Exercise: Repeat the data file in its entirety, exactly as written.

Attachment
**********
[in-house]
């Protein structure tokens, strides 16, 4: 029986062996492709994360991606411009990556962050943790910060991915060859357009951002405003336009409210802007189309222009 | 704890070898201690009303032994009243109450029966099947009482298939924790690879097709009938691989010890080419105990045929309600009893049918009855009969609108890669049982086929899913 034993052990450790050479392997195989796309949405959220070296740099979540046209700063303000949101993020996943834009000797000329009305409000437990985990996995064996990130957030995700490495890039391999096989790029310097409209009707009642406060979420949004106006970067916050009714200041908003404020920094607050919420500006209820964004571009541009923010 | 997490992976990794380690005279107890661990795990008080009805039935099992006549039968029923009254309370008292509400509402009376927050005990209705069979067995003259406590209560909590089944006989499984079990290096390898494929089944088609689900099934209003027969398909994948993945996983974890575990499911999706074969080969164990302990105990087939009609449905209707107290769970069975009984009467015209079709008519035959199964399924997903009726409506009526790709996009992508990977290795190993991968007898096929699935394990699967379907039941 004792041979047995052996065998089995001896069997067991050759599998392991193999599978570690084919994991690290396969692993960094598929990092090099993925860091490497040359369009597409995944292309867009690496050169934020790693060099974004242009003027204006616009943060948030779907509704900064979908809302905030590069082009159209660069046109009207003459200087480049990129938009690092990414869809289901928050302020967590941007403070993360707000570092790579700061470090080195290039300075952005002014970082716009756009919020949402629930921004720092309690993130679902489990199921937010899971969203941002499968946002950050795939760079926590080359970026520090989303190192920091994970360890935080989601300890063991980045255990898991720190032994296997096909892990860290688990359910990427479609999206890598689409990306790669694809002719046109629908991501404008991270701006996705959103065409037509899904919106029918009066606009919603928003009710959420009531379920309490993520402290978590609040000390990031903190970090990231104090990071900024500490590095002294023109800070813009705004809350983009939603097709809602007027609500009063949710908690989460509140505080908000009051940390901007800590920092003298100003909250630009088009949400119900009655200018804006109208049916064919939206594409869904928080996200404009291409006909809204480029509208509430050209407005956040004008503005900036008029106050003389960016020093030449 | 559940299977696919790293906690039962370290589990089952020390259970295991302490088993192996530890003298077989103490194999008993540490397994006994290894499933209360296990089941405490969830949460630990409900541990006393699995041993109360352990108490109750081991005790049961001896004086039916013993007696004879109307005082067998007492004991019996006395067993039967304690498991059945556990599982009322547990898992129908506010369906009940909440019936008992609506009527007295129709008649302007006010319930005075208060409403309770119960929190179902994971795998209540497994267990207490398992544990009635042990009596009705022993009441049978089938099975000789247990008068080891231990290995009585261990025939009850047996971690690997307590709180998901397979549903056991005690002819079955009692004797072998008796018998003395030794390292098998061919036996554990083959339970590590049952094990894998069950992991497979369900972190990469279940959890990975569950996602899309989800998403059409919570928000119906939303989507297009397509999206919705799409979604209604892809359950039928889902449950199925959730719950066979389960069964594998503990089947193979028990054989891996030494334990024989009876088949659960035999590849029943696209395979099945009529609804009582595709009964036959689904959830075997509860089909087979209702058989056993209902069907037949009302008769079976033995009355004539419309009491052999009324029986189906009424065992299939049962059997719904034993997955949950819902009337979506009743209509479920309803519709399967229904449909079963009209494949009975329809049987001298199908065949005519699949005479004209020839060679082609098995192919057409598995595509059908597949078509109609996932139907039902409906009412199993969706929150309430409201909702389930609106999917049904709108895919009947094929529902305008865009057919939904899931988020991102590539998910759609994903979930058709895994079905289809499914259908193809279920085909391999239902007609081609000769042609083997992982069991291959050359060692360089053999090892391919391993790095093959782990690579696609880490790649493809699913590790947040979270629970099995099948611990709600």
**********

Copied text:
[in-house]
């Protein structure tokens, strides 16, 4: 029986062996492709994360991606411009990556962050943790910060991915060859357009951002405003336009409210802007189309222009 | 704890070898201690009303032994009243109450029966099947009482298939924790690879097709009938691989010890080419105990045929309600009893049918009855009969609108890669049982086929899913 034993052990450790050479392997195989796309949405959220070296740099979540046209700063303000949101993020996943834009000797000329009305409000437990985990996995064996990130957030995700490495890039391999096989790029310097409209009707009642406060979420949004106006970067916050009714200041908003404020920094607050919420500006209820964004571009541009923010 | 997490992976990794380690005279107890661990795990008080009805039935099992006549039968029923009254309370008292509400509402009376927050005990209705069979067995003259406590209560909590089944006989499984079990290096390898494929089944088609689900099934209003027969398909994948993945996983974890575990499911999706074969080969164990302990105990087939009609449905209707107290769970069975009984009467015209079709008519035959199964399924997903009726409506009526790709996009992508990977290795190993991968007898096929699935394990699967379907039941 004792041979047995052996065998089995001896069997067991050759599998392991193999599978570690084919994991690290396969692993960094598929990092090099993925860091490497040359369009597409995944292309867009690496050169934020790693060099974004242009003027204006616009943060948030779907509704900064979908809302905030590069082009159209660069046109009207003459200087480049990129938009690092990414869809289901928050302020967590941007403070993360707000570092790579700061470090080195290039300075952005002014970082716009756009919020949402629930921004720092309690993130679902489990199921937010899971969203941002499968946002950050795939760079926590080359970026520090989303190192920091994970360890935080989601300890063991980045255990898991720190032994296997096909892990860290688990359910990427479609999206890598689409990306790669694809002719046109629908991501404008991270701006996705959103065409037509899904919106029918009066606009919603928003009710959420009531379920309490993520402290978590609040000390990031903190970090990231104090990071900024500490590095002294023109800070813009705004809350983009939603097709809602007027609500009063949710908690989460509140505080908000009051940390901007800590920092003298100003909250630009088009949400119900009655200018804006109208049916064919939206594409869904928080996200404009291409006909809204480029509208509430050209407005956040004008503005900036008029106050003389960016020093030449 | 559940299977696919790293906690039962370290589990089952020390259970295991302490088993192996530890003298077989103490194999008993540490397994006994290894499933209360296990089941405490969830949460630990409900541990006393699995041993109360352990108490109750081991005790049961001896004086039916013993007696004879109307005082067998007492004991019996006395067993039967304690498991059945556990599982009322547990898992129908506010369906009940909440019936008992609506009527007295129709008649302007006010319930005075208060409403309770119960929190179902994971795998209540497994267990207490398992544990009635042990009596009705022993009441049978089938099975000789247990008068080891231990290995009585261990025939009850047996971690690997307590709180998901397979549903056991005690002819079955009692004797072998008796018998003395030794390292098998061919036996554990083959339970590590049952094990894998069950992991497979369900972190990469279940959890990975569950996602899309989800998403059409919570928000119906939303989507297009397509999206919705799409979604209604892809359950039928889902449950199925959730719950066979389960069964594998503990089947193979028990054989891996030494334990024989009876088949659960035999590849029943696209395979099945009529609804009582595709009964036959689904959830075997509860089909087979209702058989056993209902069907037949009302008769079976033995009355004539419309009491052999009324029986189906009424065992299939049962059997719904034993997955949950819902009337979506009743209509479920309803519709399967229904449909079963009209494949009975329809049987001298199908065949005519699949005479004209020839060679082609098995192919057409598995595509059908597949078509109609996932139907039902409906009412199993969706929150309430409201909702389930609106999917049904709108895919009947094929529902305008865009057919939904899931988020991102590539998910759609994903979930058709895994079905289809499914259908193809279920085909391999239902007609081609000769042609083997992982069991291959050359060692360089053999090892391919391993790095093959782990690579696609880490790649493809699913590790947040979270629970099995099948611990709600």